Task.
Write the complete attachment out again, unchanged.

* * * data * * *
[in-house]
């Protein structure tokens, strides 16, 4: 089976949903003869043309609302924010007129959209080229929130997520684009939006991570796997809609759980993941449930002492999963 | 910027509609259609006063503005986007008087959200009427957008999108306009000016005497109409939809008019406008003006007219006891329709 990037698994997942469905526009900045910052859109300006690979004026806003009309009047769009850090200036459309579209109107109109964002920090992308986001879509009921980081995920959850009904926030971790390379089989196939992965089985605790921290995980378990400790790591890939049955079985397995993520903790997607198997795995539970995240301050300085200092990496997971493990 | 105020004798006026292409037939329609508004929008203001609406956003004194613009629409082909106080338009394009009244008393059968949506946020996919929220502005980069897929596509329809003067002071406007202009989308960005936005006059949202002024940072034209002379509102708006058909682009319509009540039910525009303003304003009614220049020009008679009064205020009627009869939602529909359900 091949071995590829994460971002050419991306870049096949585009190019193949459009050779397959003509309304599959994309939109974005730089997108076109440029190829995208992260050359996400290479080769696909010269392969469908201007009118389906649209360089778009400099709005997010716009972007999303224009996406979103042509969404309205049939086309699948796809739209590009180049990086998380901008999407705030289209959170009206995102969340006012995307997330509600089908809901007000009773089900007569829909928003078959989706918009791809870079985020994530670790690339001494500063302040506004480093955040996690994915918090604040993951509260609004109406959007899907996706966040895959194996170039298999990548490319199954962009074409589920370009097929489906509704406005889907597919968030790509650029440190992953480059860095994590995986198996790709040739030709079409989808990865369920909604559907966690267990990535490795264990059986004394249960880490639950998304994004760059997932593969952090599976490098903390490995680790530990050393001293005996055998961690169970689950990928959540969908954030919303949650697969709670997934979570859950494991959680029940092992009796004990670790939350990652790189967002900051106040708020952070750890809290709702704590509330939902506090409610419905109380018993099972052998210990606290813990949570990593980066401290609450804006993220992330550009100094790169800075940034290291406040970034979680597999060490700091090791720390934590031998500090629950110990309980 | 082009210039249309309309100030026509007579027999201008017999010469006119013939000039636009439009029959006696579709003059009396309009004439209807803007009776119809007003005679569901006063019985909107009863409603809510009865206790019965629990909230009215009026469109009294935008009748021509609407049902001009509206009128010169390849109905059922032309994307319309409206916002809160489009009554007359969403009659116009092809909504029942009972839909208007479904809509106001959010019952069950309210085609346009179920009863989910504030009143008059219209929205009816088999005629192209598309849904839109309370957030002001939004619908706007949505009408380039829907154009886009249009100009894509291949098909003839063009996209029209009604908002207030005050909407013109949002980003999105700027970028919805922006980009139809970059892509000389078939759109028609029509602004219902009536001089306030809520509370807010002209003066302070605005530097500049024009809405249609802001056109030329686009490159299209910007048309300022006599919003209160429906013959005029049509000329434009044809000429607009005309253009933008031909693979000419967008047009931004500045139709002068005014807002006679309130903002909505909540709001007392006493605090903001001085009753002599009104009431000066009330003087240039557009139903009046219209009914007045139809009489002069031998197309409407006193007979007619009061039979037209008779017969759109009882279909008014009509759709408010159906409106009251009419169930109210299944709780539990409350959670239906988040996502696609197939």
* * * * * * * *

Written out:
[in-house]
């Protein structure tokens, strides 16, 4: 089976949903003869043309609302924010007129959209080229929130997520684009939006991570796997809609759980993941449930002492999963 | 910027509609259609006063503005986007008087959200009427957008999108306009000016005497109409939809008019406008003006007219006891329709 990037698994997942469905526009900045910052859109300006690979004026806003009309009047769009850090200036459309579209109107109109964002920090992308986001879509009921980081995920959850009904926030971790390379089989196939992965089985605790921290995980378990400790790591890939049955079985397995993520903790997607198997795995539970995240301050300085200092990496997971493990 | 105020004798006026292409037939329609508004929008203001609406956003004194613009629409082909106080338009394009009244008393059968949506946020996919929220502005980069897929596509329809003067002071406007202009989308960005936005006059949202002024940072034209002379509102708006058909682009319509009540039910525009303003304003009614220049020009008679009064205020009627009869939602529909359900 091949071995590829994460971002050419991306870049096949585009190019193949459009050779397959003509309304599959994309939109974005730089997108076109440029190829995208992260050359996400290479080769696909010269392969469908201007009118389906649209360089778009400099709005997010716009972007999303224009996406979103042509969404309205049939086309699948796809739209590009180049990086998380901008999407705030289209959170009206995102969340006012995307997330509600089908809901007000009773089900007569829909928003078959989706918009791809870079985020994530670790690339001494500063302040506004480093955040996690994915918090604040993951509260609004109406959007899907996706966040895959194996170039298999990548490319199954962009074409589920370009097929489906509704406005889907597919968030790509650029440190992953480059860095994590995986198996790709040739030709079409989808990865369920909604559907966690267990990535490795264990059986004394249960880490639950998304994004760059997932593969952090599976490098903390490995680790530990050393001293005996055998961690169970689950990928959540969908954030919303949650697969709670997934979570859950494991959680029940092992009796004990670790939350990652790189967002900051106040708020952070750890809290709702704590509330939902506090409610419905109380018993099972052998210990606290813990949570990593980066401290609450804006993220992330550009100094790169800075940034290291406040970034979680597999060490700091090791720390934590031998500090629950110990309980 | 082009210039249309309309100030026509007579027999201008017999010469006119013939000039636009439009029959006696579709003059009396309009004439209807803007009776119809007003005679569901006063019985909107009863409603809510009865206790019965629990909230009215009026469109009294935008009748021509609407049902001009509206009128010169390849109905059922032309994307319309409206916002809160489009009554007359969403009659116009092809909504029942009972839909208007479904809509106001959010019952069950309210085609346009179920009863989910504030009143008059219209929205009816088999005629192209598309849904839109309370957030002001939004619908706007949505009408380039829907154009886009249009100009894509291949098909003839063009996209029209009604908002207030005050909407013109949002980003999105700027970028919805922006980009139809970059892509000389078939759109028609029509602004219902009536001089306030809520509370807010002209003066302070605005530097500049024009809405249609802001056109030329686009490159299209910007048309300022006599919003209160429906013959005029049509000329434009044809000429607009005309253009933008031909693979000419967008047009931004500045139709002068005014807002006679309130903002909505909540709001007392006493605090903001001085009753002599009104009431000066009330003087240039557009139903009046219209009914007045139809009489002069031998197309409407006193007979007619009061039979037209008779017969759109009882279909008014009509759709408010159906409106009251009419169930109210299944709780539990409350959670239906988040996502696609197939």